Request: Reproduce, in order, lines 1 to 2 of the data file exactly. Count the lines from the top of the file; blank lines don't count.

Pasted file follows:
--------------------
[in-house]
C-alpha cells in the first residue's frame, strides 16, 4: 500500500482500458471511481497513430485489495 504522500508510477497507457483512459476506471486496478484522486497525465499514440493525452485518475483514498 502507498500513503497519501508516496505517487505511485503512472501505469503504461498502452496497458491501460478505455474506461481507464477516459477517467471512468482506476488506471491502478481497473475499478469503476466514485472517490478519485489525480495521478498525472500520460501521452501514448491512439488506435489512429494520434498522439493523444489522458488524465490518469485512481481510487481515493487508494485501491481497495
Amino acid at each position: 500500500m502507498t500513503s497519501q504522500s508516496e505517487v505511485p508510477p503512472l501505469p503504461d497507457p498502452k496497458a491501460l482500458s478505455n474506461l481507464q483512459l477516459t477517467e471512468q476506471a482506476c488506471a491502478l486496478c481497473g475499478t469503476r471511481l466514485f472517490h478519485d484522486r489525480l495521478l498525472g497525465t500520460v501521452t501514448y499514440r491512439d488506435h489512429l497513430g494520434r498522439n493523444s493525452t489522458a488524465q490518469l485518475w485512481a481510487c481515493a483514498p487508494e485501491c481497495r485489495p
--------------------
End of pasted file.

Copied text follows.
[in-house]
C-alpha cells in the first residue's frame, strides 16, 4: 500500500482500458471511481497513430485489495 504522500508510477497507457483512459476506471486496478484522486497525465499514440493525452485518475483514498 502507498500513503497519501508516496505517487505511485503512472501505469503504461498502452496497458491501460478505455474506461481507464477516459477517467471512468482506476488506471491502478481497473475499478469503476466514485472517490478519485489525480495521478498525472500520460501521452501514448491512439488506435489512429494520434498522439493523444489522458488524465490518469485512481481510487481515493487508494485501491481497495